However, Calgary Schooler Barry Cooper explained to journalist Marci McDonald in her important Walrus article, “If we've done anything, we've provided legitimacy for what was the Western view of the country.” Cooper, political science professor and fellow, edited Strauss’s thirty-year correspondence with Voegelin, Faith and Political Philosophy. Cooper is also a member of the infamous Bohemian Club, who hold annual bacchanalian gatherings of the US’s powerful leaders in northern California.
Cooper is also a member of the Canadian Defence and Foreign Affairs Institute (CDFAI), established in March 2002. CDFAI is ostensibly an independent research institute based in Calgary with offices in Ottawa. The institute claims to pursue new ideas to focus the national debate and understanding of Canada’s international policies with the ultimate aim of ensuring a more globally engaged Canada. CDFAI is financed by some of the world’s largest arms contractors, including General Dynamics, Lockheed Martin Canada, and Com Dev to name a few.
CDFAI is affiliated with the Canadian International Council (CIC), which grew out of the Round Table organization, the Royal Institute for International Relations (RIIA). Founded in 1920, RIIA is now also known as Chatham House, and is ranked the second most influential think tank in the world. Its American branch is the Rockefeller-dominated Council on Foreign Relations (CFR). The Director of CIC’s Centre for Military and Strategic Studies is Calgary Schooler, David Bercuson, who co-authored Deconfederation: Canada Without Quebec, with Barry Cooper.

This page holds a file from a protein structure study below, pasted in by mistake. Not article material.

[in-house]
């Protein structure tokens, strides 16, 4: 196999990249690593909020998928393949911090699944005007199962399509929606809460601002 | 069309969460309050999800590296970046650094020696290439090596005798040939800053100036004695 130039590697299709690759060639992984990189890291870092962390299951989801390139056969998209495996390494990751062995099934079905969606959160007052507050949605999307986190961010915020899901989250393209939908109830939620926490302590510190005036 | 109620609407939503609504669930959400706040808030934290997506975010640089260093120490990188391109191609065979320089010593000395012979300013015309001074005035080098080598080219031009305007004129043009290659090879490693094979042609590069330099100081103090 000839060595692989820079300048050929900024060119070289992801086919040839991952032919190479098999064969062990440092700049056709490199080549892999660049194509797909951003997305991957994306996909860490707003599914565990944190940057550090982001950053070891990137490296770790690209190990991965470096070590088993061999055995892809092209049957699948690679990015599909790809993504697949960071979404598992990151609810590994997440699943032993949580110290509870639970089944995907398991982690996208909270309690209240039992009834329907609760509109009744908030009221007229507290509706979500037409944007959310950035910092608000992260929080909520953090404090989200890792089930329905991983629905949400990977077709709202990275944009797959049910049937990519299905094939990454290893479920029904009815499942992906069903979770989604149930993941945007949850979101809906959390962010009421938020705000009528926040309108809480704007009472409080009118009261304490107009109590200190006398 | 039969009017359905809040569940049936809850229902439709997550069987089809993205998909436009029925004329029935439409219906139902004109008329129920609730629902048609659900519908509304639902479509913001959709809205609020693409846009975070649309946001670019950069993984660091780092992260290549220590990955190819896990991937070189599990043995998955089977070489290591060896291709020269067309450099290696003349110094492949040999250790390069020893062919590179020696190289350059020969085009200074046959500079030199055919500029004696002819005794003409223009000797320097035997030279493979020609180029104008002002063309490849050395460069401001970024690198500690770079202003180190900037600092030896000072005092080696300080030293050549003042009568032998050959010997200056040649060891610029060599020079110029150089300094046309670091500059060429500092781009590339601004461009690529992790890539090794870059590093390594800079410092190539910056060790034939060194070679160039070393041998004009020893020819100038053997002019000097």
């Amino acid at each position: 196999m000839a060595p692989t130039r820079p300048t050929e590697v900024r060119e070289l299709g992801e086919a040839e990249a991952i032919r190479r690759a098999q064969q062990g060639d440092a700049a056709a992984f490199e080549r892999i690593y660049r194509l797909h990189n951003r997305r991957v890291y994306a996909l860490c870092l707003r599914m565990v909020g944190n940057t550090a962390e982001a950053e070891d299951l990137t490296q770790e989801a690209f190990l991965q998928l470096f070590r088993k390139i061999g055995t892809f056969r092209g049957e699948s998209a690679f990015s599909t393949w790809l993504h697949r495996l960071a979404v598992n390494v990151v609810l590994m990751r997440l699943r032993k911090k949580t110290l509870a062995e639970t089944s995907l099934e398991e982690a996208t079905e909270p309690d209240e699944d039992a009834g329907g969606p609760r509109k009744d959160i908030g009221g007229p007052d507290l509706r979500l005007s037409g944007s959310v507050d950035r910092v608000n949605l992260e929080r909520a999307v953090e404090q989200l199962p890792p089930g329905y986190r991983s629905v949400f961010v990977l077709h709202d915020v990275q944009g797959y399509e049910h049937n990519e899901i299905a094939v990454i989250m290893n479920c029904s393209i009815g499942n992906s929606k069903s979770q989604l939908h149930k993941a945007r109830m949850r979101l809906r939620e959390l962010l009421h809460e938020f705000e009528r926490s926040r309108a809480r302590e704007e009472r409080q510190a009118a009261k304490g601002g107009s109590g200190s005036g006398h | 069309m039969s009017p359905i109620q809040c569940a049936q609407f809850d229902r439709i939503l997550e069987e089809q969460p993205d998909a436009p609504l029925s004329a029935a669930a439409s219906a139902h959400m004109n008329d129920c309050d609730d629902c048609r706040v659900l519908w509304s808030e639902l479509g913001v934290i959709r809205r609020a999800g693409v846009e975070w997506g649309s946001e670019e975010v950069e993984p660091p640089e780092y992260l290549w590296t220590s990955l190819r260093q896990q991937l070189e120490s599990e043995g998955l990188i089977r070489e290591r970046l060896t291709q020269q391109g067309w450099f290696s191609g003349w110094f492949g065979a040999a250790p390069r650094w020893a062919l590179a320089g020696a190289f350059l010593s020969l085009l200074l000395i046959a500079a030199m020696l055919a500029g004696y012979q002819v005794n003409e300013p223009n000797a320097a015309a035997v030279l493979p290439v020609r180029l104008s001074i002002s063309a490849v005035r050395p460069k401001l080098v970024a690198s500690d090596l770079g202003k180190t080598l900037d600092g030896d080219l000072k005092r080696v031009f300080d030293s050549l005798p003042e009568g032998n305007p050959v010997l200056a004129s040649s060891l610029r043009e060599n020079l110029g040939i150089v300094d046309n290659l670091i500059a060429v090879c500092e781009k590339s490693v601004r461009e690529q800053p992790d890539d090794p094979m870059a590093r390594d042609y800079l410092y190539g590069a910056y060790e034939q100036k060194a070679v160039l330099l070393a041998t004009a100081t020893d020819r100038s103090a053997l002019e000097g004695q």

Reflecting the CIC’s agenda, the Globalist of the Year Award is presented at its Annual Gala Dinner. Past recipients include Christine Lagarde, Managing Director of the IMF in 2012; George Soros, Founder and Chairman of the Open Society Institute, in 2010; Pascal Lamy, Director-General of the World Trade Organization (WTO) in 2009; and Angel Gurría, Secretary-General of the Organisation for Economic Co-operation and Development (OECD) in 2007.
Cooper is a close departmental pal of the Calgary School’s informal leader Tom Flanagan, who was also chair of the CDFAI and a senior fellow at the Fraser Institute. When Stephen Harper submitted his candidacy for the leadership of the Alliance, Flanagan became his closest adviser, and also later ran the 2004 Conservative election campaign. Flanagan’s book, First Nations, Second Thoughts, was focused on attacking aboriginal rights, critiquing what he calls the “aboriginal orthodoxy.”
Although Flanagan himself has specifically denied charges that he is a Straussian, he calls himself rather a Hayekian, in reference to Friedrich Hayek. He and Harper entered a four-year writing partnership and together studying the works of Hayek.
Guided by the principles of the neocons at the University of Calgary, Harper worked to craft policies for the Reform Party in the late 1980s, which was founded on cultivating the perception of “Western Alienation,” the Noble Lie used by the neoconservatives as a Trojan Horse to build support in the Canadian government for neoliberal principles and Zionist objectives.
Members of the Calgary School, notably Flanagan, worked hard to turn the Reform Party into the dominant right wing party and later to encourage a coalition of conservative parties. In December 2003, after a decade of division, he worked on the merger of the Progressive Conservative Party of Canada and the successor to the Reform Party the Canadian Alliance that created the new Conservative Party of Canada. In his own words, Harper conceded:
Westerners, but especially Albertans, founded the Reform/Alliance to get "in" to Canada. The rest of the country has responded by telling us in no uncertain terms that we do not share their 'Canadian values.' Fine. Let us build a society on Alberta values.
 William E. Scheuerman, “The unholy alliance of Carl Schmitt and Friedrich A. Hayek,” Constellations, Volume 4, Issue 2, (October 1997), pp. 172–188.
 David Livingstone, “Black Terror White Soldiers: Islam, Fascism & the New Age.” Creative Space, 2013.
 McDonald, “The Man Behind Stephen Harper.”
 Emily Dee, “Calgary School, Chicago School and the Committee on Social Thought,” Aberhart and Harper on Crusade, June 7, 2011.